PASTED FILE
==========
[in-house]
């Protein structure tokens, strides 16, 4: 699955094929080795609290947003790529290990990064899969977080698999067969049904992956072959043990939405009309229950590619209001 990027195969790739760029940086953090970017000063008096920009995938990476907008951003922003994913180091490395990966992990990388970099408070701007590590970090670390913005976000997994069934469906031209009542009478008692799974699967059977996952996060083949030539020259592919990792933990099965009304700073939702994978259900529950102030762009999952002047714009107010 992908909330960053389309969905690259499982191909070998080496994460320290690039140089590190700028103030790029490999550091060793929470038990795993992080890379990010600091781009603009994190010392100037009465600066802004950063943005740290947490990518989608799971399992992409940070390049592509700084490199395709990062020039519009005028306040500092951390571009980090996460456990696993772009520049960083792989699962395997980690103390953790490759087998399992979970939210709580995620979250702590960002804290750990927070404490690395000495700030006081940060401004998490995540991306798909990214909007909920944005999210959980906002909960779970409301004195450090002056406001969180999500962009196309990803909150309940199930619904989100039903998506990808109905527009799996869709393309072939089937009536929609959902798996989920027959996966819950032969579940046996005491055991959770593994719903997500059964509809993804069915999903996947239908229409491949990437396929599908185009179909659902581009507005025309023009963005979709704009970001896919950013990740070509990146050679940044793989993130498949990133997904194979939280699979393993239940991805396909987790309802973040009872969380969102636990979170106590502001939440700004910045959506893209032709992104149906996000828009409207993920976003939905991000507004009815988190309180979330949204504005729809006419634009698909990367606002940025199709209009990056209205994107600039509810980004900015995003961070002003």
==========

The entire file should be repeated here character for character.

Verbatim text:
[in-house]
């Protein structure tokens, strides 16, 4: 699955094929080795609290947003790529290990990064899969977080698999067969049904992956072959043990939405009309229950590619209001 990027195969790739760029940086953090970017000063008096920009995938990476907008951003922003994913180091490395990966992990990388970099408070701007590590970090670390913005976000997994069934469906031209009542009478008692799974699967059977996952996060083949030539020259592919990792933990099965009304700073939702994978259900529950102030762009999952002047714009107010 992908909330960053389309969905690259499982191909070998080496994460320290690039140089590190700028103030790029490999550091060793929470038990795993992080890379990010600091781009603009994190010392100037009465600066802004950063943005740290947490990518989608799971399992992409940070390049592509700084490199395709990062020039519009005028306040500092951390571009980090996460456990696993772009520049960083792989699962395997980690103390953790490759087998399992979970939210709580995620979250702590960002804290750990927070404490690395000495700030006081940060401004998490995540991306798909990214909007909920944005999210959980906002909960779970409301004195450090002056406001969180999500962009196309990803909150309940199930619904989100039903998506990808109905527009799996869709393309072939089937009536929609959902798996989920027959996966819950032969579940046996005491055991959770593994719903997500059964509809993804069915999903996947239908229409491949990437396929599908185009179909659902581009507005025309023009963005979709704009970001896919950013990740070509990146050679940044793989993130498949990133997904194979939280699979393993239940991805396909987790309802973040009872969380969102636990979170106590502001939440700004910045959506893209032709992104149906996000828009409207993920976003939905991000507004009815988190309180979330949204504005729809006419634009698909990367606002940025199709209009990056209205994107600039509810980004900015995003961070002003």